Reviewed by Varnada Karriem-Norwood on May 10, 2012


CDC; National Institutes of Health

© 2006 WebMD, Inc. All rights reserved.

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Video Transcript

Narrator: The truth is common influenza, the run of the mill flu, is a serious health concern.

Isadore Rosenfeld, MD: The flu vaccine prevents a viral infection that hospitalizes 200 thousand people in this country every year and kills 36 thousand. We now know that everybody really should get the flu vaccine, that is if they are not allergic to eggs or chicken protein…

Narrator: Those allergies are important because eggs are used to cultivate the inoculants. Health officials span the globe collecting influenza samples in order to determine which strains will likely be most prevalent and most dangerous. Drug manufacturers then produce the vaccine in eggs using three of the most menacing strains; but forecasting which viruses will thrive in a given season can be tricky.

Jeanne Santoli, MD: The vaccines' effectiveness is linked to how good the match is between the vaccine and the diseases that are circulating.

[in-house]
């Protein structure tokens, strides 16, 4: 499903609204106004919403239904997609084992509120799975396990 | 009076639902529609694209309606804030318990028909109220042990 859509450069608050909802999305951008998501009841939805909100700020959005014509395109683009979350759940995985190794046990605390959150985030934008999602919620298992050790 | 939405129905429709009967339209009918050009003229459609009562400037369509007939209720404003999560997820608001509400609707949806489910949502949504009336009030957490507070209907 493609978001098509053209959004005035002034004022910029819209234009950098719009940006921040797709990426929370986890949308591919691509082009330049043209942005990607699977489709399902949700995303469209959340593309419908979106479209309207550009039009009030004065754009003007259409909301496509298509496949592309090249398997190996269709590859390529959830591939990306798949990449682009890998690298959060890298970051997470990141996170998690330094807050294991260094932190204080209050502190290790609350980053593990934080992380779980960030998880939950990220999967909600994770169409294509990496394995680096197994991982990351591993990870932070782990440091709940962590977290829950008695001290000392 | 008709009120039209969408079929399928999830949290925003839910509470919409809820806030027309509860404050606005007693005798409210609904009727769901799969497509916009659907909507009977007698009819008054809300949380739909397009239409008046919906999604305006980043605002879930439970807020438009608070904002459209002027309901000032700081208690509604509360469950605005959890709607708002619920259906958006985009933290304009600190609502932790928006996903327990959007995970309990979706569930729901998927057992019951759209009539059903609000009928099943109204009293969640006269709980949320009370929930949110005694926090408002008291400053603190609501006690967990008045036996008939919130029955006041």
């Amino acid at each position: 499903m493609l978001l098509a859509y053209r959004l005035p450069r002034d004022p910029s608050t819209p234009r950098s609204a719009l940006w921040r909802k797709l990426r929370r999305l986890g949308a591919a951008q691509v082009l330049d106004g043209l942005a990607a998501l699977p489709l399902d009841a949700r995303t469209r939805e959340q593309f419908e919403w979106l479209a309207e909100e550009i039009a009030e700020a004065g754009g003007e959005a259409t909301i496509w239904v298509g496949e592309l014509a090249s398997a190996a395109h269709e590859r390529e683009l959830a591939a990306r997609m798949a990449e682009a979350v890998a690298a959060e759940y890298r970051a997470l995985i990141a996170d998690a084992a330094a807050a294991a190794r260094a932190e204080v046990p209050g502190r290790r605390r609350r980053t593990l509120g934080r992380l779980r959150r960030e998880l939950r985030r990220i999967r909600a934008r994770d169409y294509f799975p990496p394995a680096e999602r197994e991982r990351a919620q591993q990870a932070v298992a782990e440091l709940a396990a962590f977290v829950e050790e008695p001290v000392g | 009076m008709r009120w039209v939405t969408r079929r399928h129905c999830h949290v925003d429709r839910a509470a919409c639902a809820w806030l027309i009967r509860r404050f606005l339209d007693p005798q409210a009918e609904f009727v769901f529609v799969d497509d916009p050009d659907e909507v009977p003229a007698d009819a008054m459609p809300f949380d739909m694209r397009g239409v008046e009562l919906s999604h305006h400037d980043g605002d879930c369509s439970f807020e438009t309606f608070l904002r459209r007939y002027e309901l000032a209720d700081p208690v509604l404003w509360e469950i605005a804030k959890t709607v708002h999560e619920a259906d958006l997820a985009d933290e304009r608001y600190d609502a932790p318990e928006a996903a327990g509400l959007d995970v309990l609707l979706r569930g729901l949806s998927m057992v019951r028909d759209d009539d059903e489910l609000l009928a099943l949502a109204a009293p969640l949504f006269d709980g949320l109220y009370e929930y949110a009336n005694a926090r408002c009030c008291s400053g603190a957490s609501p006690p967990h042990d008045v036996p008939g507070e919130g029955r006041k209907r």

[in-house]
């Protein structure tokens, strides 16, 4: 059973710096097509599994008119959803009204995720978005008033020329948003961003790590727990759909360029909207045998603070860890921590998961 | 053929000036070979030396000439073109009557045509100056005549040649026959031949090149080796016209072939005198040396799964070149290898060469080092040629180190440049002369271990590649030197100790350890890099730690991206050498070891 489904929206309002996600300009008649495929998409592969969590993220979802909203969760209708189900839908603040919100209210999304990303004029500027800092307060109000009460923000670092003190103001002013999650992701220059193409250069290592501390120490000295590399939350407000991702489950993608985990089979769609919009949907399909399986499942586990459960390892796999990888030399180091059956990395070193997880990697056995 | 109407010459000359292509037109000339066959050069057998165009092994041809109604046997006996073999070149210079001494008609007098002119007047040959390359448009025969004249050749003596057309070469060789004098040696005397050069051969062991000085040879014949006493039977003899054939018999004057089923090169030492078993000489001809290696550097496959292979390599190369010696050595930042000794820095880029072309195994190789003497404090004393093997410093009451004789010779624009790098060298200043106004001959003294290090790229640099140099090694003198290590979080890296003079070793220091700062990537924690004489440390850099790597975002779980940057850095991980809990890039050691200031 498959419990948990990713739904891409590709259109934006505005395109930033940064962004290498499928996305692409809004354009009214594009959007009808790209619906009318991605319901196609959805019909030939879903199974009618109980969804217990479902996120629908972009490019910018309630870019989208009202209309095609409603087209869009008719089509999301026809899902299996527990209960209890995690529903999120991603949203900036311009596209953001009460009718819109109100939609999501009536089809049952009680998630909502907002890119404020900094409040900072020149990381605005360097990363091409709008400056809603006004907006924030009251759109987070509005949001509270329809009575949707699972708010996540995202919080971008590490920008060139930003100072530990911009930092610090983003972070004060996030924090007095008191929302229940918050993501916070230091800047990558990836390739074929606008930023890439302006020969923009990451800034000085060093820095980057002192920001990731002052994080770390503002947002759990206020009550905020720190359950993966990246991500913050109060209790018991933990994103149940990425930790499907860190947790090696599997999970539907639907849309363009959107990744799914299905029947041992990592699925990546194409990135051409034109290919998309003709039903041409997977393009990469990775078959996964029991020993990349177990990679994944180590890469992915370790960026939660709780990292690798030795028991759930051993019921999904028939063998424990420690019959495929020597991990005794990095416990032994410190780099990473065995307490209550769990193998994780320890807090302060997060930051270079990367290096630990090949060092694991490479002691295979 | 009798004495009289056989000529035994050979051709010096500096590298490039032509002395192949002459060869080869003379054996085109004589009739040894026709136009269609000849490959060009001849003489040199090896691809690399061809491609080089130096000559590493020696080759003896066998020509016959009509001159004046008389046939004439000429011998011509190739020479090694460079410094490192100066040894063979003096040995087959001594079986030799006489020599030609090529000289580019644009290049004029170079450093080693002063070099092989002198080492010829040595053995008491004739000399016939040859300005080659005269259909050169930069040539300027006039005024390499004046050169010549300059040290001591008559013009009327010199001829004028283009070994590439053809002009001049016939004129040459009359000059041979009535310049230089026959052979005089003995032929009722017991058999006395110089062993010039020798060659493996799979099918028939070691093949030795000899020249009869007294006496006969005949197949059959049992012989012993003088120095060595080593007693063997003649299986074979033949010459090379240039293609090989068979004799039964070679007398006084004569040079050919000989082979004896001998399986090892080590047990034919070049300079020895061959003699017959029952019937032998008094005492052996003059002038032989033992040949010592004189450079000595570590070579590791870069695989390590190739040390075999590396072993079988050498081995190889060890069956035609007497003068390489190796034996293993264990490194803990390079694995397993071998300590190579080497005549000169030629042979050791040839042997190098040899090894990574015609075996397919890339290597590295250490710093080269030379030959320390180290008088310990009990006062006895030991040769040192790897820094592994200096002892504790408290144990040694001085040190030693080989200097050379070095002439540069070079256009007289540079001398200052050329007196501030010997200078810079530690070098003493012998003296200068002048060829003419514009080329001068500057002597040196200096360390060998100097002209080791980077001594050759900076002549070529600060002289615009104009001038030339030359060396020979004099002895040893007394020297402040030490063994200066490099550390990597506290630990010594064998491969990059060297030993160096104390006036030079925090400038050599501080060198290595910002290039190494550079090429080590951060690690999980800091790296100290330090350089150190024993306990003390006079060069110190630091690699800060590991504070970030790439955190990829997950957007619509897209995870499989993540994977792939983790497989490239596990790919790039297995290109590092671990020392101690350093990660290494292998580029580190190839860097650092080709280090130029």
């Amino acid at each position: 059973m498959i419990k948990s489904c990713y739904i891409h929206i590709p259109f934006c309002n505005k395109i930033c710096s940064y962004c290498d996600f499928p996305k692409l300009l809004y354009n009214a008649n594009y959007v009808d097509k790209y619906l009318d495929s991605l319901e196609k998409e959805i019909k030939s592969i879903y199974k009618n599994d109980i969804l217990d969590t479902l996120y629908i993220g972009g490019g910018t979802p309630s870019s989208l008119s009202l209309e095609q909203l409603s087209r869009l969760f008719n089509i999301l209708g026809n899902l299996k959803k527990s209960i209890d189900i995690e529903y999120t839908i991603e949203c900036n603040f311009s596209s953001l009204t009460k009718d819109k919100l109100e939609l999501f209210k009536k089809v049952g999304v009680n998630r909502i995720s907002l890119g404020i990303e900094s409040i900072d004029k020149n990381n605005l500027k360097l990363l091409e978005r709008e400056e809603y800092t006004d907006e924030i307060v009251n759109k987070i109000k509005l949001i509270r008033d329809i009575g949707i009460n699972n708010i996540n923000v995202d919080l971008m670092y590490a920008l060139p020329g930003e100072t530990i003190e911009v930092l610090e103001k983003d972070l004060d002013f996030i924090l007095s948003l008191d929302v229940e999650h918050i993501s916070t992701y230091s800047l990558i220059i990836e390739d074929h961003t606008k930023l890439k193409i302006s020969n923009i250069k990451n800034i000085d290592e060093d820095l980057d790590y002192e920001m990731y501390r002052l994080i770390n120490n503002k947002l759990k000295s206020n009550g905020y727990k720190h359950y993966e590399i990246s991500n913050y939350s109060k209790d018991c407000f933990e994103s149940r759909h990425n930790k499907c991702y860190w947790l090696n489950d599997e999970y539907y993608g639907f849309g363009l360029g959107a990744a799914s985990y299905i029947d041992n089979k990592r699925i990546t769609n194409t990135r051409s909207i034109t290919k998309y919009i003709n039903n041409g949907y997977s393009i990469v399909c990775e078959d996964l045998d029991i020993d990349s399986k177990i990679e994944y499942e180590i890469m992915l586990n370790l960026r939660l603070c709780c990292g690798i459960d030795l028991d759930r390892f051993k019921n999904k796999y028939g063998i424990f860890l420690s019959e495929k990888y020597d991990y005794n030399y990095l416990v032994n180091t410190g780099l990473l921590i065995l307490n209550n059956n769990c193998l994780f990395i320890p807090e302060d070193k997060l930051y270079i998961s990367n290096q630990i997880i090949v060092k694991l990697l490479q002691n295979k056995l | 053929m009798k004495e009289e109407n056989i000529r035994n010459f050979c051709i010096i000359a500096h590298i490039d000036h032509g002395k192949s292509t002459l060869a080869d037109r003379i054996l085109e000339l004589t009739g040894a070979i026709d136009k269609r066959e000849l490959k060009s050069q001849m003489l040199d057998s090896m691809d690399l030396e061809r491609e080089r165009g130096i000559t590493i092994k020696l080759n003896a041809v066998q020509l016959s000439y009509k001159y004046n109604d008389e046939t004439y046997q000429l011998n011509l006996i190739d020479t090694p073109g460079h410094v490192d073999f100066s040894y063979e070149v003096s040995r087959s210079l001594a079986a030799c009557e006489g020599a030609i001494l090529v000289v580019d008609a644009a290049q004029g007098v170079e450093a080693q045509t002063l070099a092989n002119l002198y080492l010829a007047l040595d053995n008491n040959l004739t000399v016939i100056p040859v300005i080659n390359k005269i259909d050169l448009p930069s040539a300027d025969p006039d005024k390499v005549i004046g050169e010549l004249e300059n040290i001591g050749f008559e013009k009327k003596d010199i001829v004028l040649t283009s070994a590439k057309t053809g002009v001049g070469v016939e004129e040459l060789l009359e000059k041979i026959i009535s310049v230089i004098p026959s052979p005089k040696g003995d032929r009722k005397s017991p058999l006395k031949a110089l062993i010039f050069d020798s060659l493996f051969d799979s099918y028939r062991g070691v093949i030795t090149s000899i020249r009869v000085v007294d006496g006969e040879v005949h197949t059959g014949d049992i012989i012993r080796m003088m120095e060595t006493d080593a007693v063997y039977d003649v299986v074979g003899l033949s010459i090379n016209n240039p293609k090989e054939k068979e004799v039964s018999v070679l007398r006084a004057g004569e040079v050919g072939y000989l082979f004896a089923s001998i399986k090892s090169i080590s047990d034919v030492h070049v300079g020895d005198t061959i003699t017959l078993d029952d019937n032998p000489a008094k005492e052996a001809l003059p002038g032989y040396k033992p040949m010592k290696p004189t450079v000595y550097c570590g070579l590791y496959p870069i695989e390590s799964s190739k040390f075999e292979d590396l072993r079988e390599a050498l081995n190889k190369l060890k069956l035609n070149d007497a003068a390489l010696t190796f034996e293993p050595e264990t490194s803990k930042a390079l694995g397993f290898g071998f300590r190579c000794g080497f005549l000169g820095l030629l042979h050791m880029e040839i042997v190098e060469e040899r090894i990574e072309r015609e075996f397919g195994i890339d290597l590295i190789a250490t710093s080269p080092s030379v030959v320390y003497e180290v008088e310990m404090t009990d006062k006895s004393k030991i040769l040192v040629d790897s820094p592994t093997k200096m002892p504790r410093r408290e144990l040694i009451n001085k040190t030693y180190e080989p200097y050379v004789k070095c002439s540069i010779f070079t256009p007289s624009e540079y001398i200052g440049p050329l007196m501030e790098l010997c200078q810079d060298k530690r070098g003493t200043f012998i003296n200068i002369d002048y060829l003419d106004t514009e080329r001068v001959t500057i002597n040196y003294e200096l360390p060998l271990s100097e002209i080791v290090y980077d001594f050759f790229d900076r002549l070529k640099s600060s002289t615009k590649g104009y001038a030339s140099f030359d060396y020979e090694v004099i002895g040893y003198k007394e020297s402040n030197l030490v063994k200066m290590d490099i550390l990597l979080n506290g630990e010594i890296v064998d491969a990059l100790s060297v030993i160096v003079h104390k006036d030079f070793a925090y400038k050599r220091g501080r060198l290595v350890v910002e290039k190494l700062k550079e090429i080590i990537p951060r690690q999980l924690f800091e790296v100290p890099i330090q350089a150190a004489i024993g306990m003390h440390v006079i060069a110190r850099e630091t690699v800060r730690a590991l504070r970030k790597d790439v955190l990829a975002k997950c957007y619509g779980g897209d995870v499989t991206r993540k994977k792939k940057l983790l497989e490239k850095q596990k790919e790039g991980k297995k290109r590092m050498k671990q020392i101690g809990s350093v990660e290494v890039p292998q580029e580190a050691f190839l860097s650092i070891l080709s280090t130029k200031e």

Narrator: So if they don't quite hit the mark is it even worth getting vaccinated? The answer is yes.

Jeanne Santoli, MD: You may be protected at least against the strains that are in the vaccine even if you're not protected against all of the strains that are in the circulation that season.


Narrator: Some parents are concerned that vaccines containing the preservative, Thimerisal, a mercury-based compound, might be a reason for the rise in autism in the U.S.

Jeanne Santoli, MD: There really haven't been good quality, convincing studies that have demonstrated a link between thimarisol and some of the developmental outcomes such as autism…

Narrator: Thimarisol-free flu vaccines are now the standard for children in this country and even avaliable to adults for the asking to the relief of many health care providers

Isadore Rosenfeld, MD: I was very concerned because the attitudes toward Autism fueled by the grief of the parents of the children who have it has resulted in many children not been given the vaccine.

Narrator: One of the most widely-held myths about the flu shot is that it causes the flu:

Jeanne Santoli, MD: I can say with great confidence that influenza vaccination absolutely does not cause influenza.

Narrator: Some believe the vaccine weakens the immune system by over-protecting it. Also not true:

Jeanne Santoli, MD: Well there are so many pathogens all the time, you needn't worry your immune system's getting a workout every single day.

Narrator: Though healthcare providers encourage people to get vaccinated by the Thanksgiving Holiday, there's still a point to getting the shot anytime before flu season ends.

Jeanne Santoli, MD: The disease often peaks in february or later….Which means there is time for protection even if Thanksgiving come and gone and you haven't gotten your flu shot.

Narrator: For WebMD, I'm Damon Meharg.